<< Thursday, October 25, 2018 >>

Thursday, October 25, 2018

Bodies and Boundaries: Arts, Migrations, and Identities with Allan deSouza

Lecture | October 25 |  Berkeley Art Museum and Pacific Film Archive

 Allan deSouza

 Arts + Design

In this talk, Alex Saragoza and Allan deSouza will hold a lively discussion on the relationships between art and migrations—both literal and metaphorical.
Allan deSouza is a Bay Area multi-media artist. His photography, installation, text and performance works restage colonial material culture through counter-strategies of fiction, erasure, and (mis)translation. His work has been exhibited...   More >

Gary Bass | Nixon, Kissinger, and a Forgotten Genocide

Lecture | October 25 | 5-7 p.m. | Stephens Hall, 10 (ISAS Conf. Room)

 Gary Bass, Professor of Politics and International Affairs at Princeton University

 Munis D. Faruqui, Director, Institute for South Asia Studies; Sarah Kailath Chair of India Studies; Associate Professor, South & South East Asian Studies

 The Subir and Malini Chowdhury Center for Bangladesh Studies, Institute for South Asia Studies, Human Rights Center

A talk by professor of politics and international affairs at Princeton University and author of "The Blood Telegram: Nixon, Kissinger, and a Forgotten Genocide," Prof. Gary Bass

Political and Operatic Mythologies in Contemporary Italy: Lega Nord's "Va Pensiero"

Lecture | October 25 | 5-6 p.m. | 128 Morrison Hall

 Marina Romani, Lecturer, UC Berkeley / Contributing Writer, San Francisco Opera

 Institute of European Studies, Department of Italian Studies, Department of Music

From operatic Risorgimento fantasies to patriotic myths propagated by the fascist regime, the figure of composer Giuseppe Verdi and of one of his most popular choruses, “Va pensiero,” have become potent receptacles of Italian nationalistic sentiment. One of the most recent displays of cultural re-appropriation is peculiar: since the early 1990s, “Va pensiero” has been claimed as its anthem by...   More >

The Color of Monogamy in Shakespeare's Sonnets

Lecture | October 25 | 5-7 p.m. | Wheeler Hall, Maude Fife Room, 315 Wheeler

 Melissa Sanchez, Department of English, Univ. of Pennsylvania

 Department of English

Shakespeare’s Sonnets register the development of a fiction of somatic, heritable whiteness as a correlate of respectable sexuality, one disseminated in Renaissance celebrations of classical male friendship and imperial allegories of sexual conquest. Yet in their depiction of the entanglements among the poetic speaker, a “fair” young man, a “black” mistress, and unnamed others, the Sonnets...   More >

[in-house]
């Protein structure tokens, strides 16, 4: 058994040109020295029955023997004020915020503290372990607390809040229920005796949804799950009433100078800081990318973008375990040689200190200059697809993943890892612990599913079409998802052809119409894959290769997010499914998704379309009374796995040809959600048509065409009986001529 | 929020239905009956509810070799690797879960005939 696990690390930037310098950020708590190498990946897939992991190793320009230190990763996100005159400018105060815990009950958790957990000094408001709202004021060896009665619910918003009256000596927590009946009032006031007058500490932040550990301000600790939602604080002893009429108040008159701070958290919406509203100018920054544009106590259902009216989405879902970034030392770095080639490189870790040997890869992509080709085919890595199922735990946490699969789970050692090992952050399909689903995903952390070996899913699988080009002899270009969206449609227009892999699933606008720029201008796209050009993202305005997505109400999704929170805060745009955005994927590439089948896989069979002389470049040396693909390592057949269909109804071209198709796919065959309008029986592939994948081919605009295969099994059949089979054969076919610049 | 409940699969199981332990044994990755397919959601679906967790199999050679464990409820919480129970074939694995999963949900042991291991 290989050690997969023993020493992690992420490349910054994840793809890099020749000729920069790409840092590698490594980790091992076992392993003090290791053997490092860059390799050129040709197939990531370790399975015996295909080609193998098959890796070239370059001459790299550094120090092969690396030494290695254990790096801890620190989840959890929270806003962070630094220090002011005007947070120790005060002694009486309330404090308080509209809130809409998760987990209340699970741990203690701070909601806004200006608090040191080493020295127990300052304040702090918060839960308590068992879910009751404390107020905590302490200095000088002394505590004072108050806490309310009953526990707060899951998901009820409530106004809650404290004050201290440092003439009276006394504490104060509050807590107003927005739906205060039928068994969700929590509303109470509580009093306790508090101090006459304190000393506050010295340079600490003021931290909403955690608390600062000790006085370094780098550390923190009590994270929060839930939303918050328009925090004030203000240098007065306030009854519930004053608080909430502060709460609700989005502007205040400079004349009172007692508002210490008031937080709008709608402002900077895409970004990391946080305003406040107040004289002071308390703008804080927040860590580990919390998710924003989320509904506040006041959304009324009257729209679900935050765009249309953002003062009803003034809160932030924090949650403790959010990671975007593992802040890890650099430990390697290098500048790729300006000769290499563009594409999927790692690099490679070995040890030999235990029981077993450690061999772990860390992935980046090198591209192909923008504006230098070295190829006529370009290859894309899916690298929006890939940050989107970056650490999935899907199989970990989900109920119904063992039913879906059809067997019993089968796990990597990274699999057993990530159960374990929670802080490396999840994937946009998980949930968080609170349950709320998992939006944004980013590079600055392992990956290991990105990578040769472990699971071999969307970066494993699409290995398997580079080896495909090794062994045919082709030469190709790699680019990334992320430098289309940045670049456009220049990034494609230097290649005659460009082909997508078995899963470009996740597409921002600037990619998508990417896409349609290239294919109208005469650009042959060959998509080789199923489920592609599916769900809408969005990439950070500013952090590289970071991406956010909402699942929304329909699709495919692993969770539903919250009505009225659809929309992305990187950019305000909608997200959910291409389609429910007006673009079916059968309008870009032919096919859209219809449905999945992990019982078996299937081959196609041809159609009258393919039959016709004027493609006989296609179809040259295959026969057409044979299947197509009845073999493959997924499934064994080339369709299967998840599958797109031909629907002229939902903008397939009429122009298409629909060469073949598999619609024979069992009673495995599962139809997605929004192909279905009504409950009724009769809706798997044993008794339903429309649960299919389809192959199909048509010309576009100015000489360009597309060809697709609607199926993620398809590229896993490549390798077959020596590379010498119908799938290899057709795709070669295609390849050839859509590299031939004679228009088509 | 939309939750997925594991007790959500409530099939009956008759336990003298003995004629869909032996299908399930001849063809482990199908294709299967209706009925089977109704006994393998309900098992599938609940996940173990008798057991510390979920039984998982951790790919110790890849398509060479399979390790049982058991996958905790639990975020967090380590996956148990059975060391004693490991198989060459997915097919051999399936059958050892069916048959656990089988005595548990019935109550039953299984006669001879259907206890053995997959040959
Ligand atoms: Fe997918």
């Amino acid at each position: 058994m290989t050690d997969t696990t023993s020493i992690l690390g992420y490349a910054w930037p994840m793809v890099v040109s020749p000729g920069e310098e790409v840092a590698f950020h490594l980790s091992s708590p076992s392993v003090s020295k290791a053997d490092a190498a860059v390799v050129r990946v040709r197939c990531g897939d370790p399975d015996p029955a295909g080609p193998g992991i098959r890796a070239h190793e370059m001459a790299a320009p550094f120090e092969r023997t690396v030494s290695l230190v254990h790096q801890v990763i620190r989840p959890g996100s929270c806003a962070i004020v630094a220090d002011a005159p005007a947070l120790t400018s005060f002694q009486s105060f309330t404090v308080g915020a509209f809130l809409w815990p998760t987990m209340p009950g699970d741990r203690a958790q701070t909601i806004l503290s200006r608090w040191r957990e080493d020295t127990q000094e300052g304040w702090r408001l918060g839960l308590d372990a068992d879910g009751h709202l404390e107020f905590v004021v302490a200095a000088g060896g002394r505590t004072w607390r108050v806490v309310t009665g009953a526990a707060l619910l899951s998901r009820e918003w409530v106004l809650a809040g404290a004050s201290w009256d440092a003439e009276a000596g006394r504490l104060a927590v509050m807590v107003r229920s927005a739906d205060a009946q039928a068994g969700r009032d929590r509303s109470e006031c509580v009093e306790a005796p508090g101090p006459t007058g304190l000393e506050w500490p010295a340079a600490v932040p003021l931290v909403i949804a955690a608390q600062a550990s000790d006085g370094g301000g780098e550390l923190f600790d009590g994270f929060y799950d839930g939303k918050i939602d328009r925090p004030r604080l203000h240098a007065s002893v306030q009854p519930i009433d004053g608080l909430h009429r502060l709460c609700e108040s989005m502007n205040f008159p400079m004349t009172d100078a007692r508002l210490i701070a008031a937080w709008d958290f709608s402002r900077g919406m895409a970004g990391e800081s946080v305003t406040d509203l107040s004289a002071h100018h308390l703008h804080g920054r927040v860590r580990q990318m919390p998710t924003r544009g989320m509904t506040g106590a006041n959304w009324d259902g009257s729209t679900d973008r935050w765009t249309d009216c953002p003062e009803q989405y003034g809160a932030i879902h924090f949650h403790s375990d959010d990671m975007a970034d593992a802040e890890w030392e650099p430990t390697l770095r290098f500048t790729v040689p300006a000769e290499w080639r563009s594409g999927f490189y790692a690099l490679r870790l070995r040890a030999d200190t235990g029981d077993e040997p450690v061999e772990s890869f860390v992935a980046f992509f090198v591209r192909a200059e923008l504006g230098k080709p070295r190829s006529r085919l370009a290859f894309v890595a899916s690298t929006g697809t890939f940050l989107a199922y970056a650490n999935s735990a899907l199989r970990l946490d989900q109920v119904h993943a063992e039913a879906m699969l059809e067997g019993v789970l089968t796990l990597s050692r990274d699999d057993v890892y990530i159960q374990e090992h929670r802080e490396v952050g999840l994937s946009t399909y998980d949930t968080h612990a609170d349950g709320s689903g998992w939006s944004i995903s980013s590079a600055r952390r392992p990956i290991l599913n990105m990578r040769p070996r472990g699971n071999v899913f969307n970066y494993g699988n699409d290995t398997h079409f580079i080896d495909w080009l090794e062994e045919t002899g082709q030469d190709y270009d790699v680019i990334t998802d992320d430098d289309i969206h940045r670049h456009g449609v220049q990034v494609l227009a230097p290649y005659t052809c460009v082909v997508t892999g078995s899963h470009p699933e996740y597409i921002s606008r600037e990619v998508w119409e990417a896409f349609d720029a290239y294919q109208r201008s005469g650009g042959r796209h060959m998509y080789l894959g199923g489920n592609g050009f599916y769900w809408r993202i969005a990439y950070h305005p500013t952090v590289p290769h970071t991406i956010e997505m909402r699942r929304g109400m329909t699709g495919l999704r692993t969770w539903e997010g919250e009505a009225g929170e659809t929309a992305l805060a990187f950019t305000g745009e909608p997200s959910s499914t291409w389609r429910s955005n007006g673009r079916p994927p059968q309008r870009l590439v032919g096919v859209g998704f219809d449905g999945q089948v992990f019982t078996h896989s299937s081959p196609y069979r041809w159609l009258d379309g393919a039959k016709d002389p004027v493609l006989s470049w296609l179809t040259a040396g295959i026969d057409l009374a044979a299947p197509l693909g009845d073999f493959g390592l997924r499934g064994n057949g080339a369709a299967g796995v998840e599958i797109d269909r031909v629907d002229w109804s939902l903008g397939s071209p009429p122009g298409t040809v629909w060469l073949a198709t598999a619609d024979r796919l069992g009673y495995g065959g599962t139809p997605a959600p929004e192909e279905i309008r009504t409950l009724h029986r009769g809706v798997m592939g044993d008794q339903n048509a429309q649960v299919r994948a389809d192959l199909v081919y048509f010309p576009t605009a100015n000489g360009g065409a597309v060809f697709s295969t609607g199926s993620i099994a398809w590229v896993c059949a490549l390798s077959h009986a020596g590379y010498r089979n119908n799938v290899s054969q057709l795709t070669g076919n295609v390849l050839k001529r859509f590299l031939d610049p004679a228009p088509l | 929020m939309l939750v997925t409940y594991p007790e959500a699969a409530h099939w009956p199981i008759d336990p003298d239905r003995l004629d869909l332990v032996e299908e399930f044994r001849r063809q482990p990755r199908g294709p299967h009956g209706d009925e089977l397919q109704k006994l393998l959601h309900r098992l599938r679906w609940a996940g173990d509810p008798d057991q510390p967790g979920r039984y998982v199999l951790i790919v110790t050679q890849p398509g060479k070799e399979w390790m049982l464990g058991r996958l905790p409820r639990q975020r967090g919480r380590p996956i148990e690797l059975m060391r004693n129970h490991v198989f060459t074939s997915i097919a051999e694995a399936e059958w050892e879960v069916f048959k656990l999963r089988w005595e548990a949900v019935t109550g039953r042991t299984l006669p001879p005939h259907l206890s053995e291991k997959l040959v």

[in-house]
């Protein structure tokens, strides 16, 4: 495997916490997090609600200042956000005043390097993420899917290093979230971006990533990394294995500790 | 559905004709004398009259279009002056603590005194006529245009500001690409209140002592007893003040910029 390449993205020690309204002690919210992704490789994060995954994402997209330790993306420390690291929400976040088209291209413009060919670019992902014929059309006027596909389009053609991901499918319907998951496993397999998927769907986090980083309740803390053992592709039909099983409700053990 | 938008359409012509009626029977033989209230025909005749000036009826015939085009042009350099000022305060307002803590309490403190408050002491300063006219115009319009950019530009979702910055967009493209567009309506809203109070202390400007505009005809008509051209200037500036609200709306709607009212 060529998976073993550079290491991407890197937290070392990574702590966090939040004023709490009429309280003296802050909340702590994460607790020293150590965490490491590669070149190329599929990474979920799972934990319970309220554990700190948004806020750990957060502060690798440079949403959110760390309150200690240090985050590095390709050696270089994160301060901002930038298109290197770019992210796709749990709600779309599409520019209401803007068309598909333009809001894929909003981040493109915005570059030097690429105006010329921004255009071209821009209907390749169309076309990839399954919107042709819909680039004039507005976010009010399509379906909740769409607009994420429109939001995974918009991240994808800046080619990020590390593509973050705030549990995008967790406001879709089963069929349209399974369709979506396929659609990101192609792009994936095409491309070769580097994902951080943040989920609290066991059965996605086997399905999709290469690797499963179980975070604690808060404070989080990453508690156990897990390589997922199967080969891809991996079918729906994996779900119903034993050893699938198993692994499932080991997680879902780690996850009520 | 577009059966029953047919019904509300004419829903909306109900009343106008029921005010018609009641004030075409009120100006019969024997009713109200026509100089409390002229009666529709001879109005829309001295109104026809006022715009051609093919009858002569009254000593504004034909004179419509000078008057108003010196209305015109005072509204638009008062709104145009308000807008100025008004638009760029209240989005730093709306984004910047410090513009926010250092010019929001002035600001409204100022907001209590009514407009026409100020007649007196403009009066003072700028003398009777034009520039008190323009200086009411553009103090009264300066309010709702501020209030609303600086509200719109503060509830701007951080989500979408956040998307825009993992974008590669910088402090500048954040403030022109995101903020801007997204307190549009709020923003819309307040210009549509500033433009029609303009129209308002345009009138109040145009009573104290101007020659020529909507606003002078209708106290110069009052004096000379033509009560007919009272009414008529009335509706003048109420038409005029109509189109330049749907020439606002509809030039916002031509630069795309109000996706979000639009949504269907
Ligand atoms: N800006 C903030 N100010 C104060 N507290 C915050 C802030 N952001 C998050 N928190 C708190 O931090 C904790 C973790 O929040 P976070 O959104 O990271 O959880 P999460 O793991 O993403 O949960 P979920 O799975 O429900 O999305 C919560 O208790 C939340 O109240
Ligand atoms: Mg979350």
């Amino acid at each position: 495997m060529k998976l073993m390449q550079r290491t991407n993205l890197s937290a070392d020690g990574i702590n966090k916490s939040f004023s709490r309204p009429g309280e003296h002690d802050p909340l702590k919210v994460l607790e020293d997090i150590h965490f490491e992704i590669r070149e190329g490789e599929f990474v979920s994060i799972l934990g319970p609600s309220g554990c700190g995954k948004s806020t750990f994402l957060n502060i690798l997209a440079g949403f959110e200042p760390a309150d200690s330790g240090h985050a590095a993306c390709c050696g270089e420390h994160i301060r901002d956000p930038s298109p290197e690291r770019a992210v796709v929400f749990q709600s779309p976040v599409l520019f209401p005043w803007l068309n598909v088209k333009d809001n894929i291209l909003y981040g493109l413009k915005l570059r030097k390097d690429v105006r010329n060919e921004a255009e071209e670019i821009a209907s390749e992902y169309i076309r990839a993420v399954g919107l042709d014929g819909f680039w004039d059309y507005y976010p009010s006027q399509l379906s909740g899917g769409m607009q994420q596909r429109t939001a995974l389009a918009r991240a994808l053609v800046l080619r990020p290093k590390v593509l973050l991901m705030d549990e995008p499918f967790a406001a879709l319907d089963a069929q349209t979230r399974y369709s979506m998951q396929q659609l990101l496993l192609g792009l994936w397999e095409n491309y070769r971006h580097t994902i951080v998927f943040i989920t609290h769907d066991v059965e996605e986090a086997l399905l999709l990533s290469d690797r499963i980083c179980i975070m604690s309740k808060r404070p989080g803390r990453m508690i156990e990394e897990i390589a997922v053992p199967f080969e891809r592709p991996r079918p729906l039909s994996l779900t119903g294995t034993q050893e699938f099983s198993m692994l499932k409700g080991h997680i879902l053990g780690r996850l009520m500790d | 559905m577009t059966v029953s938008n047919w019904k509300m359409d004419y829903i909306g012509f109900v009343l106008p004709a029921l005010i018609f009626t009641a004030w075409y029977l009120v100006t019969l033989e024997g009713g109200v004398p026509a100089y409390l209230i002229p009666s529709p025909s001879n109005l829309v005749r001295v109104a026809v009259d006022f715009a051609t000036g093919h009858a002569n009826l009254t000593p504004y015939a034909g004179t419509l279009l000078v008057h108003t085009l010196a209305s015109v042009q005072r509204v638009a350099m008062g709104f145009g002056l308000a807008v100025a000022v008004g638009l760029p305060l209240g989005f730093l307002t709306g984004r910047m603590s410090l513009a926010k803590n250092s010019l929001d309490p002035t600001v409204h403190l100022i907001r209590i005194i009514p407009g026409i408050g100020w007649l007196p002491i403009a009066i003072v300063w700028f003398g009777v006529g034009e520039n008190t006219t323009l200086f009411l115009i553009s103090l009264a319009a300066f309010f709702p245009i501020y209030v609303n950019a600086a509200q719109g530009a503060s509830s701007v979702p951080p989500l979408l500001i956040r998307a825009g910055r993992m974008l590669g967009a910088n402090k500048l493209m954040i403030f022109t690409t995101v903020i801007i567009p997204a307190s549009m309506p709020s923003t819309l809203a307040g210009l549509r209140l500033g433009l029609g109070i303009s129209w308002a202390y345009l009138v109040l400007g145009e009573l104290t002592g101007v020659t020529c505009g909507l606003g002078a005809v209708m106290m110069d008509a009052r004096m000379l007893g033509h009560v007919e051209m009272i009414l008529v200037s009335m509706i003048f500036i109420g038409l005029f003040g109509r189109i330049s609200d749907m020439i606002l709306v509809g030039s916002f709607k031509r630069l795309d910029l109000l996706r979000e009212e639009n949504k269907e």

Reflections on the Movement to Revive the Precepts in Kamakura Japan: With a focus on Eison’s 叡尊 Chōmonshū 聴聞集

Lecture | October 25 | 5-7 p.m. | 180 Doe Library

 Paul Groner, University of Virginia

 Center for Buddhist Studies

Although Japanese monks are renowned for their disregard for the precepts and monastic discipline, serious monks were concerned with whether they actually were proper Buddhists or not. Professor Groner uses a set of fragments from Eison’s 叡尊 (1201-1290) to explore how serious monks strove to revive the precepts and ordinations. By delving into the background of some of the fragments...   More >

Anatomy of a Genocide: The Life and Death of a Town Called Buczacz

Lecture | October 25 | 5:15-7 p.m. |  Magnes Collection of Jewish Art and Life (2121 Allston Way)

 Omer Bartov, John P. Birkelund Distinguished Professor of European History, Brown University

 Institute of Slavic, East European, and Eurasian Studies (ISEEES), Center for Jewish Studies, Magnes Collection of Jewish Art and Life

Omer Bartov is the John P. Birkelund Distinguished Professor of European History at Brown University. He is the author of Anatomy of a Genocide: The Life and Death of a Town Called Buczacz, along with several other well-respected scholarly works on the Holocaust and genocide, including Hitler’s Army, Germany’s War and the Holocaust: Disputed Histories and Erased: Vanishing Traces of...   More >

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